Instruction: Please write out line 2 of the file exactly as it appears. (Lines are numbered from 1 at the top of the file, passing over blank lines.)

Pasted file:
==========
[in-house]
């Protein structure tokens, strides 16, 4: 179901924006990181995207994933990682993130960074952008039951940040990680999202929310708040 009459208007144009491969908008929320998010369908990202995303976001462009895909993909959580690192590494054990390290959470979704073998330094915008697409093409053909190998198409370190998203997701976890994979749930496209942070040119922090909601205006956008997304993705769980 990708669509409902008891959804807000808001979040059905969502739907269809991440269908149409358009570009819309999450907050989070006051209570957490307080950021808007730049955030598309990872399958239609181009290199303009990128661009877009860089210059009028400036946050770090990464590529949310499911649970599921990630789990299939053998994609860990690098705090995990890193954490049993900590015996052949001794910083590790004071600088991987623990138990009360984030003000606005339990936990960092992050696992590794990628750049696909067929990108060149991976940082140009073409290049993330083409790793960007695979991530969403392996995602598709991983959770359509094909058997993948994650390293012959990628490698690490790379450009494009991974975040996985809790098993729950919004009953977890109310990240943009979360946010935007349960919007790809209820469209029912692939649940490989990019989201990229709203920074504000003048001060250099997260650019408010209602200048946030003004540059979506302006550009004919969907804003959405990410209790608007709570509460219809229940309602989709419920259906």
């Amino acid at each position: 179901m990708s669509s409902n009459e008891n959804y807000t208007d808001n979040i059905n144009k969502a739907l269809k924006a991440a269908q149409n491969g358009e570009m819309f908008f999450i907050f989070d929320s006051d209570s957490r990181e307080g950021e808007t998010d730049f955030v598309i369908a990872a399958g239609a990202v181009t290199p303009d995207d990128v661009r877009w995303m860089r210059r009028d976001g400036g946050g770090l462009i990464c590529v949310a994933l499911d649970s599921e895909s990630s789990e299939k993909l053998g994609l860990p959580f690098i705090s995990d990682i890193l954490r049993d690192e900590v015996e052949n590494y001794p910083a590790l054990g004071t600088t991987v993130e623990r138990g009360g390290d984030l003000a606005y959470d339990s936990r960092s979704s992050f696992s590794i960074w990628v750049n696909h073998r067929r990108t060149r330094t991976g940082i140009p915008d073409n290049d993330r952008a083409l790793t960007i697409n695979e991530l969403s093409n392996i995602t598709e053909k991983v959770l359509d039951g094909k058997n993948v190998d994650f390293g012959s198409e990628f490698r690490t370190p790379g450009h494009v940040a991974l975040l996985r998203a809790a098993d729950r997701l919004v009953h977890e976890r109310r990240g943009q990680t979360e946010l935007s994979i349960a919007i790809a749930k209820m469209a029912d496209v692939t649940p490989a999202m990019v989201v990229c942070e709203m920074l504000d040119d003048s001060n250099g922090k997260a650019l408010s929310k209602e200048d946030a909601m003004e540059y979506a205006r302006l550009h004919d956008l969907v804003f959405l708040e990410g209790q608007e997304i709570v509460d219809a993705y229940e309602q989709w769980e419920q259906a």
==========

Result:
């Protein structure tokens, strides 16, 4: 179901924006990181995207994933990682993130960074952008039951940040990680999202929310708040 009459208007144009491969908008929320998010369908990202995303976001462009895909993909959580690192590494054990390290959470979704073998330094915008697409093409053909190998198409370190998203997701976890994979749930496209942070040119922090909601205006956008997304993705769980 990708669509409902008891959804807000808001979040059905969502739907269809991440269908149409358009570009819309999450907050989070006051209570957490307080950021808007730049955030598309990872399958239609181009290199303009990128661009877009860089210059009028400036946050770090990464590529949310499911649970599921990630789990299939053998994609860990690098705090995990890193954490049993900590015996052949001794910083590790004071600088991987623990138990009360984030003000606005339990936990960092992050696992590794990628750049696909067929990108060149991976940082140009073409290049993330083409790793960007695979991530969403392996995602598709991983959770359509094909058997993948994650390293012959990628490698690490790379450009494009991974975040996985809790098993729950919004009953977890109310990240943009979360946010935007349960919007790809209820469209029912692939649940490989990019989201990229709203920074504000003048001060250099997260650019408010209602200048946030003004540059979506302006550009004919969907804003959405990410209790608007709570509460219809229940309602989709419920259906």